But living on the extremes of viability makes desert creatures surprisingly sensitive to disturbance. Golf courses and suburban lawns soak up sparse groundwater, and indigenous species suffer from the earthmovers, off-road vehicles and domestic pets that new arrivals bring. In California’s Coachella Valley in the Mojave Desert, each of the 110 golf courses uses some 750,000 gallons of water a day. "Deserts have fragile ecosystems, and they are being threatened by this development," says William Presch, director of the desert-studies program at California State University at Fullerton. "If we don’t understand how the desert environment works, we will lose it."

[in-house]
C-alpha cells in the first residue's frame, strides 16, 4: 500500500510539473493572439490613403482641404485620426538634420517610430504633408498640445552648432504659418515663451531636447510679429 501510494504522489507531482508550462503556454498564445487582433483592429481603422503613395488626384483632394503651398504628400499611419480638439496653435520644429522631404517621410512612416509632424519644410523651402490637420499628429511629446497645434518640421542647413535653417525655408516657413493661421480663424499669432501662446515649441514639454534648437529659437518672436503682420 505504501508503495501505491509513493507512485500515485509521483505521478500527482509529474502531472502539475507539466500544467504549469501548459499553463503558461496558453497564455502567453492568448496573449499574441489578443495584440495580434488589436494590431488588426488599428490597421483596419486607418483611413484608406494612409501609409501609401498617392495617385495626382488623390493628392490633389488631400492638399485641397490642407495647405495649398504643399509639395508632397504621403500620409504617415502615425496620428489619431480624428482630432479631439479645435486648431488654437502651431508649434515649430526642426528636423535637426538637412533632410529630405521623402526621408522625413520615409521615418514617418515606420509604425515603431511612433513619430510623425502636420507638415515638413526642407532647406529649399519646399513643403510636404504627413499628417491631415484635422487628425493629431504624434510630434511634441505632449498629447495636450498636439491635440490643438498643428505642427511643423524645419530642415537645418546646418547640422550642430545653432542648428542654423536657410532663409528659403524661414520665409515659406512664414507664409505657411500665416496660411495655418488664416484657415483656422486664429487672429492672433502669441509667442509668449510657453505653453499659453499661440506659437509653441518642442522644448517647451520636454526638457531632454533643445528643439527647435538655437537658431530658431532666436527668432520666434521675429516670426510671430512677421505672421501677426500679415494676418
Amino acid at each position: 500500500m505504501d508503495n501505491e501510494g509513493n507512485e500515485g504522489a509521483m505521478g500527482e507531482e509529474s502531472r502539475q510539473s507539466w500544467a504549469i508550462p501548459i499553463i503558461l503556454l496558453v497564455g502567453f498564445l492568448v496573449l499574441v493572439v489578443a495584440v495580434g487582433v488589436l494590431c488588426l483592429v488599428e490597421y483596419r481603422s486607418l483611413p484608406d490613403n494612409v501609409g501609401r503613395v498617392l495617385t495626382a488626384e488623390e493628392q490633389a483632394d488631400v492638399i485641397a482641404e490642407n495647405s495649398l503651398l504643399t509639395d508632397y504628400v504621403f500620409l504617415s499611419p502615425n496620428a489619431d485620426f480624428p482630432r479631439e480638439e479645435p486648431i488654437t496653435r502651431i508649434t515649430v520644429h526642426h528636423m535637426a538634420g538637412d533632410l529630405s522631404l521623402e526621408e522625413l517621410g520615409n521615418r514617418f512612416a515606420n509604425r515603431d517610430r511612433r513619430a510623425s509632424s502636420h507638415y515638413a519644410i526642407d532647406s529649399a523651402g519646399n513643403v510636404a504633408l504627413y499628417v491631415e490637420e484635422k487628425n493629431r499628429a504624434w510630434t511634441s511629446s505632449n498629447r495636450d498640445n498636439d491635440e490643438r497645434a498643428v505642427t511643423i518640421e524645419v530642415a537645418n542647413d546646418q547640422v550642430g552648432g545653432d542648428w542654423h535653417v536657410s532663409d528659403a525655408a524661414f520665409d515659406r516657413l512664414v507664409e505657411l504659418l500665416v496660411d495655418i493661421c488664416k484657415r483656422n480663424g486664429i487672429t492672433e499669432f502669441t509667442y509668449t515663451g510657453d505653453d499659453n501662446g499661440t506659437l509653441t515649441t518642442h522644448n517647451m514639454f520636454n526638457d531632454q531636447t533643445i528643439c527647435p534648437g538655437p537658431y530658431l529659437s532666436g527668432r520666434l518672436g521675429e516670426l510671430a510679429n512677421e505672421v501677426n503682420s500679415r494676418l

Once a desert landscape has been despoiled, it recovers slowly, if at all. "Where you have rain, things grow back in 20 or 30 years. In the desert Southwest, it takes centuries," says Huckelberry, an engineer by training. Pima County, he is quick to point out, is not antigrowth–far from it. Every year for the past decade, the population has grown by 15,000 souls and covered 4,500 acres of desert in new housing. The newspapers are flush with property advertisements, the roads out of town dotted with signs for new developments with names like Coyote Creek and Saguaro Buttes. The median single-family-home price in 2004 was $176,500, up 14% from the year before. County planners estimate that the population, now at 943,795, will top 1.6 million by 2050.